He also expressed frustration that the F.D.A. had spent years debating policy that would encourage manufacturers to notify the agency of new dietary ingredients but had not yet released it.
Dr. Gottlieb said the F.D.A. would create an online watch list of specific ingredients the agency was concerned about.
The F.D.A.’s oversight is based on a 1994 federal law, which imposed minimal reporting and labeling requirements on the makers of vitamins, minerals and herbs — a fledgling industry at the time. To prevent a company from selling a product, the law requires the F.D.A. to prove that it is unsafe. The agency says it is difficult to track the myriad products, many of which are sold on the internet.
The law also requires businesses to notify the F.D.A. that they are making a dietary supplement, but not to say what’s in it.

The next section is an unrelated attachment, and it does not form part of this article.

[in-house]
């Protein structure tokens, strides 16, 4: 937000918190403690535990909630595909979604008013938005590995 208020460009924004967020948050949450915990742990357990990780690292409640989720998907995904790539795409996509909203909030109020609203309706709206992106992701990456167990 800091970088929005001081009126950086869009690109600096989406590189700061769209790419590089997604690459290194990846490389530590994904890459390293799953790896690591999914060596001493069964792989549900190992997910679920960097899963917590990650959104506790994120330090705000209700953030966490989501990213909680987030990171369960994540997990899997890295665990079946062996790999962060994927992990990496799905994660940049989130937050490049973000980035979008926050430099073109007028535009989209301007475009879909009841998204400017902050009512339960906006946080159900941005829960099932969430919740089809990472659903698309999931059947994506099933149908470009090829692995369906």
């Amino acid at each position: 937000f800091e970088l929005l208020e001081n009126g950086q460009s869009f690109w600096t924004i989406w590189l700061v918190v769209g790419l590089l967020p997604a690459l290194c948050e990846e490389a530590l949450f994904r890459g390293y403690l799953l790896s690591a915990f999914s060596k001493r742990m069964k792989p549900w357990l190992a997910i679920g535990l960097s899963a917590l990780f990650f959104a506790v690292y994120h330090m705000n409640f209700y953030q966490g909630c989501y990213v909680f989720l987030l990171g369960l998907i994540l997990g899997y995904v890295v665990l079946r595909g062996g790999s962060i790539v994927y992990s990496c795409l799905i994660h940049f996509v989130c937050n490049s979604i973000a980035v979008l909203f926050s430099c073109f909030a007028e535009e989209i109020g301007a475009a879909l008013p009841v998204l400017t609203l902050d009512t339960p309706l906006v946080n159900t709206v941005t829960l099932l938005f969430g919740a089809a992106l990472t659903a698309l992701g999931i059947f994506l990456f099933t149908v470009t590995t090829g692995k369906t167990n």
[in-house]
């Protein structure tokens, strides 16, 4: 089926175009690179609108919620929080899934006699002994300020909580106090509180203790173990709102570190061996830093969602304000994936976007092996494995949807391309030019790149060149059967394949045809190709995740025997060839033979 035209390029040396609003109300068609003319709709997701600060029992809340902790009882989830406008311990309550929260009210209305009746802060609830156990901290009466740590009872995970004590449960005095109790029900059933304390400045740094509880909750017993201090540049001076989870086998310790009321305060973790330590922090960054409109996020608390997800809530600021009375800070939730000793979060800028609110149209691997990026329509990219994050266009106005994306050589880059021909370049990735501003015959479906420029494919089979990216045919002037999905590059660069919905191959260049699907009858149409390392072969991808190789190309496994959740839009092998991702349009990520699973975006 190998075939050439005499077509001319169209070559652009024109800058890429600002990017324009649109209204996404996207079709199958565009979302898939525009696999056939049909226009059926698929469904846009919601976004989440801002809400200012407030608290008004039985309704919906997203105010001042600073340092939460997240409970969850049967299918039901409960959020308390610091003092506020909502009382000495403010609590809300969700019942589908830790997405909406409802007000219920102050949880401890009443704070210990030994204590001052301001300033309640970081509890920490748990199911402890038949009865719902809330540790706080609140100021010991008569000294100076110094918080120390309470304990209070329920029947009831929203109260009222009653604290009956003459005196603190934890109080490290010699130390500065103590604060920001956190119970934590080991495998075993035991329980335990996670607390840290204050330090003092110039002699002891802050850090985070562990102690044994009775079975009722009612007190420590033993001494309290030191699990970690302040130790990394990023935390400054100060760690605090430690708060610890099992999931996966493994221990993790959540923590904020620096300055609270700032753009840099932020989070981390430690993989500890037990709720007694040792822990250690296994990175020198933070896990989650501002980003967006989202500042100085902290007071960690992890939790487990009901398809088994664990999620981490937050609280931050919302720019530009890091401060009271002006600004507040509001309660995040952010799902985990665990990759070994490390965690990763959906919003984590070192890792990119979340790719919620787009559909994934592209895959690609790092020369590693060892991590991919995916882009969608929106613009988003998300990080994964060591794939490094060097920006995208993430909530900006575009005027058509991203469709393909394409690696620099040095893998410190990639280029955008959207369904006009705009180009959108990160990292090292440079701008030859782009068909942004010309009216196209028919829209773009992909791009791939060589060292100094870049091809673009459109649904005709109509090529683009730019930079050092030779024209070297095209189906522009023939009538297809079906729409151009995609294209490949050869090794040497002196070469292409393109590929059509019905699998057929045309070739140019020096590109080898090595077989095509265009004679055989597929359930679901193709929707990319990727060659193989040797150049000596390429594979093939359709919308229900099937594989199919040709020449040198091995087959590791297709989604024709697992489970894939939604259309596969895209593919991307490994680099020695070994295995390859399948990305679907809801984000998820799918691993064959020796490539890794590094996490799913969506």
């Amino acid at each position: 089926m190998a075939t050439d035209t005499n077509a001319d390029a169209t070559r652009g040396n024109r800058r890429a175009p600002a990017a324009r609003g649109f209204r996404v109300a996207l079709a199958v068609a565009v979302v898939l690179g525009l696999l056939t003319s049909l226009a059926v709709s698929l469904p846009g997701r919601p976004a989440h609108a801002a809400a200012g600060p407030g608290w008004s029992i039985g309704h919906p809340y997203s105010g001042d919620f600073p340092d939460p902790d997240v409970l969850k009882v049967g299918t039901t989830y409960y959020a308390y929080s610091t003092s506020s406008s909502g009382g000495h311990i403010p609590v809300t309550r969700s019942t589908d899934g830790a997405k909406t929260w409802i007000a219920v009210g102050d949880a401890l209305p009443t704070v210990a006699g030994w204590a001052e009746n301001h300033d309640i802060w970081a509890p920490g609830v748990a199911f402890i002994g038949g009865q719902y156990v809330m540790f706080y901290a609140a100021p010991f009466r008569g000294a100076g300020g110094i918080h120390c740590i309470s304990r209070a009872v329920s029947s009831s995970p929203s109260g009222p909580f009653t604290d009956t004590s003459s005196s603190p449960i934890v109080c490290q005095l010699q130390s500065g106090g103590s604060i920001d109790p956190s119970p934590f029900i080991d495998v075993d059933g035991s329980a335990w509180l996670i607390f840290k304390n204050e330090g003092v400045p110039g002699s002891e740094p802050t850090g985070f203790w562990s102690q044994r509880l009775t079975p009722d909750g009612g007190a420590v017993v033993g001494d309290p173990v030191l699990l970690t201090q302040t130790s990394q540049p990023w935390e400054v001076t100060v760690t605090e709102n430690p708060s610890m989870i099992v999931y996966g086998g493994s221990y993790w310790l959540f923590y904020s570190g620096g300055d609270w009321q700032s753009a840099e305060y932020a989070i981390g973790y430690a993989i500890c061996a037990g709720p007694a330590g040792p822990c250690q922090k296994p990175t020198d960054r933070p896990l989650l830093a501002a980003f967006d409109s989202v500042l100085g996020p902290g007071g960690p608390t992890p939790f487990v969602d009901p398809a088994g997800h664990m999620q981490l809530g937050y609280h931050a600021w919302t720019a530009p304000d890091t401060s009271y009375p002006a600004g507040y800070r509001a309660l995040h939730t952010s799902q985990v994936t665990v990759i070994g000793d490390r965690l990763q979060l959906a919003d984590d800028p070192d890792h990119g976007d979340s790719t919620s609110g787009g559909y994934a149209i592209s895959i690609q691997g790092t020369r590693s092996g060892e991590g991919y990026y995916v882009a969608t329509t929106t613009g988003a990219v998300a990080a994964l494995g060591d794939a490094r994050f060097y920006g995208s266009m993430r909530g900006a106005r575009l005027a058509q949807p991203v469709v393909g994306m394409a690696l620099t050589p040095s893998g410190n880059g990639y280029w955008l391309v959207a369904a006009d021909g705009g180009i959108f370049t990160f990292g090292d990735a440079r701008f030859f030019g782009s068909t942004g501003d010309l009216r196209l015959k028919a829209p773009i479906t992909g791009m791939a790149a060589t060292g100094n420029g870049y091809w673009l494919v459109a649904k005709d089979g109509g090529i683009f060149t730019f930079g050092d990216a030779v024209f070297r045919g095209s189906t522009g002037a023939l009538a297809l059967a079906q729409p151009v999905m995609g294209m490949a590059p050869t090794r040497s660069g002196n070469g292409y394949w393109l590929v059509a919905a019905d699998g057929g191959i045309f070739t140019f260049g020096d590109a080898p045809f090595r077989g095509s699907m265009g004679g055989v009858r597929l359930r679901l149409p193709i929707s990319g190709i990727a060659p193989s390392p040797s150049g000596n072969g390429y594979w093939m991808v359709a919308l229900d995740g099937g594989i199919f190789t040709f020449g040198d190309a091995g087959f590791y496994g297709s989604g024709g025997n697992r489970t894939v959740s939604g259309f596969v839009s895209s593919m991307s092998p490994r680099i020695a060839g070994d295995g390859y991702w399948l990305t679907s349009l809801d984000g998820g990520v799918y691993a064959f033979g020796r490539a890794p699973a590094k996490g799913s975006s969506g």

“That just makes it impossible for the agency to police the market,” Dr. Lurie said.
The 25-year-old law has drawn increasing criticism as the sector has grown. There are now between 50,000 and 80,000 dietary supplements on the market, according to the F.D.A. The agency also says that three of every four American consumers now take a dietary supplement regularly. For older Americans, the rate is four out of five.
In recent years, the F.D.A. has cracked down on several sectors of the industry, including dietary supplements sold for weight loss, sexual function and energy enhancement. More recently, one of the biggest targets has been kratom, a botanical substance that is marketed as a safe alternative for opioids or to help opioid users’ withdrawal symptoms. The F.D.A. has ordered that kratom imports be seized and told companies not to use it in supplements. The agency has linked several deaths to kratom.
Steve Mister, chief executive of the Council for Responsible Nutrition, which represents the dietary supplement business, said he believed the dietary supplements industry was “remarkably safe.” He also said the current law struck the right balance between ensuring safety and giving consumers access to affordable products.
“These products are not drugs and should not be regulated like drugs,” he said. Mr. Mister also said his group supported the F.D.A.’s enforcement actions, and had been working with Congress to increase the program’s budget.
By SHEILA KAPLAN